Primary Instrument: Band/orchestra
Quartet San Francisco's 2006 release Latigo, which gave passionate expression to the group's devotion to tango, was honored last December with two Grammy nominations in the Classical Crossover field, including Best Album.
Their audacious new ViolinJazz Recordings CD Whirled Chamber Music ups the ante, presenting what violinist Jeremy Cohen calls crossover music in its purest form. Due for release September 25, the new disc draws from a wide variety of indigenous American formsjazz, funk, rock, tangothat are imaginatively crafted by Cohen for string quartet. The CD's title refers to the walls between genres coming down, with the Quartet offering, you might say, a new whirled order.
Quartet San Francisco, established in 2001, consists of Cohen and Kayo Miki on violins, Emily Onderdonk (viola), and Joel Cohen (cello). The quartet's contemporary musical sensibilities combined with the sheer physical energy required to play these rich American styles of music provide fertile ground for the ensemble to present their unique version of World Music.
The repertoire on the new CD advances the crossover concept in stunning fashion. Seven of the tracks are by Raymond Scott (1908-1994), the iconoclastic composer, bandleader, inventor, and electronic music pioneer whose music was given its broadest exposure on Warner Bros.' Looney Tunes cartoons in the 1940s and '50s and whose centennial will be celebrated next year. Scott's whimsical melodies and swinging rhythms are ideally suited to string players with appetites for color and character, notes Cohen.
Also included in the program are compositions by Chick Corea (Spain), David Grisman (Dawg's Bull), Duke Ellington (The Mooche), and Leonard Bernstein (Gee Officer Krupke, from West Side Story). The Average White Band's Pick Up the Pieces is rendered with attitude to spare, as is the CD closer What Is Hip? by Tower of Powera statement of local pride from the Oakland-born-and-bred Cohen brothers.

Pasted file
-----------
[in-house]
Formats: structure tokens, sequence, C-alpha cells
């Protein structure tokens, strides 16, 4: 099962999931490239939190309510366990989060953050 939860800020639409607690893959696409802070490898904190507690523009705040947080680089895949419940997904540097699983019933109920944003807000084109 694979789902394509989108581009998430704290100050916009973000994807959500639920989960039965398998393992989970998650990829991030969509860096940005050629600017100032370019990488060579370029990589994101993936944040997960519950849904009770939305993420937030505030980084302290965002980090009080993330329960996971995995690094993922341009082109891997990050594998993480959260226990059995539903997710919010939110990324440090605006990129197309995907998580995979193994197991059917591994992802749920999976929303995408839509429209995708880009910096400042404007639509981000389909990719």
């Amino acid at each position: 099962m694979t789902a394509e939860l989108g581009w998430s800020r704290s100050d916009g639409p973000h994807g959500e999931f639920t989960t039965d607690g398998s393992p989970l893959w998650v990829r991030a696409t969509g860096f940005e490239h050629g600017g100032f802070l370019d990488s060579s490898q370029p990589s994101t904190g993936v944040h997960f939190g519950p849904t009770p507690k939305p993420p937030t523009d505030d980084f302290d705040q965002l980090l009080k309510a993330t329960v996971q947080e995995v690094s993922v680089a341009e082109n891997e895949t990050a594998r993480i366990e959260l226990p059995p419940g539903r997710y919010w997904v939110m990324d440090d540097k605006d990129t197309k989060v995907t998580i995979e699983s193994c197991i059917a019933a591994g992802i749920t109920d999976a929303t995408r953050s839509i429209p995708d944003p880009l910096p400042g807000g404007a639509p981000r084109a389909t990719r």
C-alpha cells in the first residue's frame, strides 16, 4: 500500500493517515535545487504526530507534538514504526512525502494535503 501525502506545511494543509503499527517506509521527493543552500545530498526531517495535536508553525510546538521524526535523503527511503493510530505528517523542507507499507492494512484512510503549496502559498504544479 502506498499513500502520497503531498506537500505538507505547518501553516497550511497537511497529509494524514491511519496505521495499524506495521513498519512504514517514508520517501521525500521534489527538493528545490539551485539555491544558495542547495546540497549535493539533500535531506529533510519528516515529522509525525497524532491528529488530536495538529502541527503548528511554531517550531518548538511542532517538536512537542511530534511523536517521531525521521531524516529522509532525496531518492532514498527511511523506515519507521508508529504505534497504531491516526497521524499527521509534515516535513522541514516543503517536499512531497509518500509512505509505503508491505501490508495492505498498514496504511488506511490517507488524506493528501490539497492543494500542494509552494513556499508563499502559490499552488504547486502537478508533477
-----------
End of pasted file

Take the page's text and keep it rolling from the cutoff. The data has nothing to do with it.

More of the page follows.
We feel passionate about this mixture of American genres, says Cohen, and we perform each work from within the style in which it was conceived. The tradition of chamber music has taught us to play from our hearts with the highest playing standards we can apply. So when the music says swing, we swing. When the music says groove, we groove.
One thing Cohen has learned in his diverse musical experiencesfrom studies with Itzhak Perlman to his two years with Forever Tango to recording sessions with Carlos Santana and John Williamsis that the walls between genres are in our heads. They don't really exist unless we place them there. Quartet San Francisco bridges the gap between the styles that divide us musically.
Like its predecessor Latigo, Whirled Chamber Music was recorded at Skywalker Ranch in Nicasio, CA by Leslie Ann Jones, who received a Grammy nomination for her contributions to Latigo (best engineered classical album).
The work of another American original, Jim Flora, is featured on the CD cover. His pulsating, riotously colorful illustrations adorned the album covers of many jazz and classical releases for Columbia and RCA Victor in the late 1940s and '50s. Flora's exuberant, genre-defying style is its own new whirled order.